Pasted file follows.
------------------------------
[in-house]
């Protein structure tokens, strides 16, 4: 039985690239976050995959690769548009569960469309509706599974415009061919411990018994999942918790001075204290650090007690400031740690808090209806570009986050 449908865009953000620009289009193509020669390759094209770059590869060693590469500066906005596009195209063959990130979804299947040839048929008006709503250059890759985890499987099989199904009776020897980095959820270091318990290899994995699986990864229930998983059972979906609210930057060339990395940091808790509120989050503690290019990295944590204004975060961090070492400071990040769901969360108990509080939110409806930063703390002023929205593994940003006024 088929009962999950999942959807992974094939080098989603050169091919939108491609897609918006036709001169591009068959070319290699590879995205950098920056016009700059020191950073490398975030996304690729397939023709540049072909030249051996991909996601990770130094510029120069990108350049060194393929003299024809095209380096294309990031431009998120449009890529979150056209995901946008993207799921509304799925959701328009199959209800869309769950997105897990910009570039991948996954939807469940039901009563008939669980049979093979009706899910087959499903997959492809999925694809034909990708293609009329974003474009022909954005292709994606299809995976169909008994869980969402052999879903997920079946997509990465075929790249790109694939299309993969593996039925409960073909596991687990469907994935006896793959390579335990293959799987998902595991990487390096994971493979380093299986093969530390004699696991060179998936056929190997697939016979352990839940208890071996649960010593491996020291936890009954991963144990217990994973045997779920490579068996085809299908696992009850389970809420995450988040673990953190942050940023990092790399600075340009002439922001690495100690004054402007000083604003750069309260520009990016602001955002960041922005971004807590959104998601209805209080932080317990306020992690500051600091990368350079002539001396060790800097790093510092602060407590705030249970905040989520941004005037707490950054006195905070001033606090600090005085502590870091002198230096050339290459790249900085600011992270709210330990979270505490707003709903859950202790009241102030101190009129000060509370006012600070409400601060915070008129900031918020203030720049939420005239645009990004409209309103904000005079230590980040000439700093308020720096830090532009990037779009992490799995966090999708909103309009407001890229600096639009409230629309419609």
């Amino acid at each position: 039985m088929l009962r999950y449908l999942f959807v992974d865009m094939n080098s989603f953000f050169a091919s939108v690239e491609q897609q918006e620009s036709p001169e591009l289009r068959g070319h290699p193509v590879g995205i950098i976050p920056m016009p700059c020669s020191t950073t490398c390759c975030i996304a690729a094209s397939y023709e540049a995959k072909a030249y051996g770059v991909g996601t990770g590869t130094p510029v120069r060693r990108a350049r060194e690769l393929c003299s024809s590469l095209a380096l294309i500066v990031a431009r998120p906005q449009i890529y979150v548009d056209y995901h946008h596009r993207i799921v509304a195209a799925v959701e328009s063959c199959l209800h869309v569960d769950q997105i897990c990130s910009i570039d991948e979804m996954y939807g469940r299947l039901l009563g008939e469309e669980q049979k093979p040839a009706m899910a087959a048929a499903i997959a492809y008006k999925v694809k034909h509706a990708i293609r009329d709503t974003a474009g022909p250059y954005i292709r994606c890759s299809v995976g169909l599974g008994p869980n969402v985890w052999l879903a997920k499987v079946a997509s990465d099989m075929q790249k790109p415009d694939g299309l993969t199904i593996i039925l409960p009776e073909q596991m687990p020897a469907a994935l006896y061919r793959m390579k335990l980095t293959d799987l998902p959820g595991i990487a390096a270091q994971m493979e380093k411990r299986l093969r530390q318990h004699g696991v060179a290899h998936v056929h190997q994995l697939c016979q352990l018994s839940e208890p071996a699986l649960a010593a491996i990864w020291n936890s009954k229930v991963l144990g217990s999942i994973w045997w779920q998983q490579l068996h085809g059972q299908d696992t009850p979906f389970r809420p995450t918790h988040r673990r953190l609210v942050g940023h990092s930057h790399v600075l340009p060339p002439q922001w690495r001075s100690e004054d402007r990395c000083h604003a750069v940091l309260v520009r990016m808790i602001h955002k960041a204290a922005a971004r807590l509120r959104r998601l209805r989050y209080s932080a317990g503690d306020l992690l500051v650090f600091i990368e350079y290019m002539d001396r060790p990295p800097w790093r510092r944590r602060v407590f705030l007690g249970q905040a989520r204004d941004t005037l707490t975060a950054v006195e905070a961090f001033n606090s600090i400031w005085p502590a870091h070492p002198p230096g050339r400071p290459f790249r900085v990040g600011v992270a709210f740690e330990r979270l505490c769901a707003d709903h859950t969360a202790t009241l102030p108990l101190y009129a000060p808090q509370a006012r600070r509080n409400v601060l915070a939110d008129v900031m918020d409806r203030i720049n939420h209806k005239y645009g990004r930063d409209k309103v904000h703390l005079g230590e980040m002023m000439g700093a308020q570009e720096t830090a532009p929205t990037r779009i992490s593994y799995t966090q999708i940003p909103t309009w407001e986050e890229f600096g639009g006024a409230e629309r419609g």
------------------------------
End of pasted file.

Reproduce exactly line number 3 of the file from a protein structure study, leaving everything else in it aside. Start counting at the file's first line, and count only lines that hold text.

């Amino acid at each position: 039985m088929l009962r999950y449908l999942f959807v992974d865009m094939n080098s989603f953000f050169a091919s939108v690239e491609q897609q918006e620009s036709p001169e591009l289009r068959g070319h290699p193509v590879g995205i950098i976050p920056m016009p700059c020669s020191t950073t490398c390759c975030i996304a690729a094209s397939y023709e540049a995959k072909a030249y051996g770059v991909g996601t990770g590869t130094p510029v120069r060693r990108a350049r060194e690769l393929c003299s024809s590469l095209a380096l294309i500066v990031a431009r998120p906005q449009i890529y979150v548009d056209y995901h946008h596009r993207i799921v509304a195209a799925v959701e328009s063959c199959l209800h869309v569960d769950q997105i897990c990130s910009i570039d991948e979804m996954y939807g469940r299947l039901l009563g008939e469309e669980q049979k093979p040839a009706m899910a087959a048929a499903i997959a492809y008006k999925v694809k034909h509706a990708i293609r009329d709503t974003a474009g022909p250059y954005i292709r994606c890759s299809v995976g169909l599974g008994p869980n969402v985890w052999l879903a997920k499987v079946a997509s990465d099989m075929q790249k790109p415009d694939g299309l993969t199904i593996i039925l409960p009776e073909q596991m687990p020897a469907a994935l006896y061919r793959m390579k335990l980095t293959d799987l998902p959820g595991i990487a390096a270091q994971m493979e380093k411990r299986l093969r530390q318990h004699g696991v060179a290899h998936v056929h190997q994995l697939c016979q352990l018994s839940e208890p071996a699986l649960a010593a491996i990864w020291n936890s009954k229930v991963l144990g217990s999942i994973w045997w779920q998983q490579l068996h085809g059972q299908d696992t009850p979906f389970r809420p995450t918790h988040r673990r953190l609210v942050g940023h990092s930057h790399v600075l340009p060339p002439q922001w690495r001075s100690e004054d402007r990395c000083h604003a750069v940091l309260v520009r990016m808790i602001h955002k960041a204290a922005a971004r807590l509120r959104r998601l209805r989050y209080s932080a317990g503690d306020l992690l500051v650090f600091i990368e350079y290019m002539d001396r060790p990295p800097w790093r510092r944590r602060v407590f705030l007690g249970q905040a989520r204004d941004t005037l707490t975060a950054v006195e905070a961090f001033n606090s600090i400031w005085p502590a870091h070492p002198p230096g050339r400071p290459f790249r900085v990040g600011v992270a709210f740690e330990r979270l505490c769901a707003d709903h859950t969360a202790t009241l102030p108990l101190y009129a000060p808090q509370a006012r600070r509080n409400v601060l915070a939110d008129v900031m918020d409806r203030i720049n939420h209806k005239y645009g990004r930063d409209k309103v904000h703390l005079g230590e980040m002023m000439g700093a308020q570009e720096t830090a532009p929205t990037r779009i992490s593994y799995t966090q999708i940003p909103t309009w407001e986050e890229f600096g639009g006024a409230e629309r419609g």